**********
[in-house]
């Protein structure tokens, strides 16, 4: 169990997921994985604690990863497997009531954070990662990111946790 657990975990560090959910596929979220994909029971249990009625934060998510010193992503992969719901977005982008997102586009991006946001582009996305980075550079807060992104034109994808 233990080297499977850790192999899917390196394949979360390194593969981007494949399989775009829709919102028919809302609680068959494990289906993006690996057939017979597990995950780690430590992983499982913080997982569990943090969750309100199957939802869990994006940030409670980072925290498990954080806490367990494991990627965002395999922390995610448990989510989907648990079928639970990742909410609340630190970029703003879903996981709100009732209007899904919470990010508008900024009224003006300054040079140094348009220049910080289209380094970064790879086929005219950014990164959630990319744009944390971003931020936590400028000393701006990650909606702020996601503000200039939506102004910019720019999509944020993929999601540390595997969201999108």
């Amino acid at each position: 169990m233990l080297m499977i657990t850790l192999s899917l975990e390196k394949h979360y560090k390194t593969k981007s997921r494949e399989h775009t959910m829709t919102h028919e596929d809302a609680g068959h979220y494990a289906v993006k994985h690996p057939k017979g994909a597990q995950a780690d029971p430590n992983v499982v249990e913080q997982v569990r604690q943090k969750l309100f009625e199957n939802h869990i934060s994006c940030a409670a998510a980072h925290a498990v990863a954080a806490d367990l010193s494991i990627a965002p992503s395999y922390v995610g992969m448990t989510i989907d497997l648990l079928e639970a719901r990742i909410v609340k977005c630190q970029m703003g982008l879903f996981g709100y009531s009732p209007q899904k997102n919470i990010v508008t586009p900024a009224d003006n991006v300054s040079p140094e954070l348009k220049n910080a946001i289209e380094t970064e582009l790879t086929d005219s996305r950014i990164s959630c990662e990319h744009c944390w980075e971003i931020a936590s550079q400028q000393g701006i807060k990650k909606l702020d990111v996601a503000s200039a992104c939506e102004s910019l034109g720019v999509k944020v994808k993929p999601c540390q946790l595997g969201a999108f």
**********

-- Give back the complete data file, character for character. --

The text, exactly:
[in-house]
């Protein structure tokens, strides 16, 4: 169990997921994985604690990863497997009531954070990662990111946790 657990975990560090959910596929979220994909029971249990009625934060998510010193992503992969719901977005982008997102586009991006946001582009996305980075550079807060992104034109994808 233990080297499977850790192999899917390196394949979360390194593969981007494949399989775009829709919102028919809302609680068959494990289906993006690996057939017979597990995950780690430590992983499982913080997982569990943090969750309100199957939802869990994006940030409670980072925290498990954080806490367990494991990627965002395999922390995610448990989510989907648990079928639970990742909410609340630190970029703003879903996981709100009732209007899904919470990010508008900024009224003006300054040079140094348009220049910080289209380094970064790879086929005219950014990164959630990319744009944390971003931020936590400028000393701006990650909606702020996601503000200039939506102004910019720019999509944020993929999601540390595997969201999108």
């Amino acid at each position: 169990m233990l080297m499977i657990t850790l192999s899917l975990e390196k394949h979360y560090k390194t593969k981007s997921r494949e399989h775009t959910m829709t919102h028919e596929d809302a609680g068959h979220y494990a289906v993006k994985h690996p057939k017979g994909a597990q995950a780690d029971p430590n992983v499982v249990e913080q997982v569990r604690q943090k969750l309100f009625e199957n939802h869990i934060s994006c940030a409670a998510a980072h925290a498990v990863a954080a806490d367990l010193s494991i990627a965002p992503s395999y922390v995610g992969m448990t989510i989907d497997l648990l079928e639970a719901r990742i909410v609340k977005c630190q970029m703003g982008l879903f996981g709100y009531s009732p209007q899904k997102n919470i990010v508008t586009p900024a009224d003006n991006v300054s040079p140094e954070l348009k220049n910080a946001i289209e380094t970064e582009l790879t086929d005219s996305r950014i990164s959630c990662e990319h744009c944390w980075e971003i931020a936590s550079q400028q000393g701006i807060k990650k909606l702020d990111v996601a503000s200039a992104c939506e102004s910019l034109g720019v999509k944020v994808k993929p999601c540390q946790l595997g969201a999108f």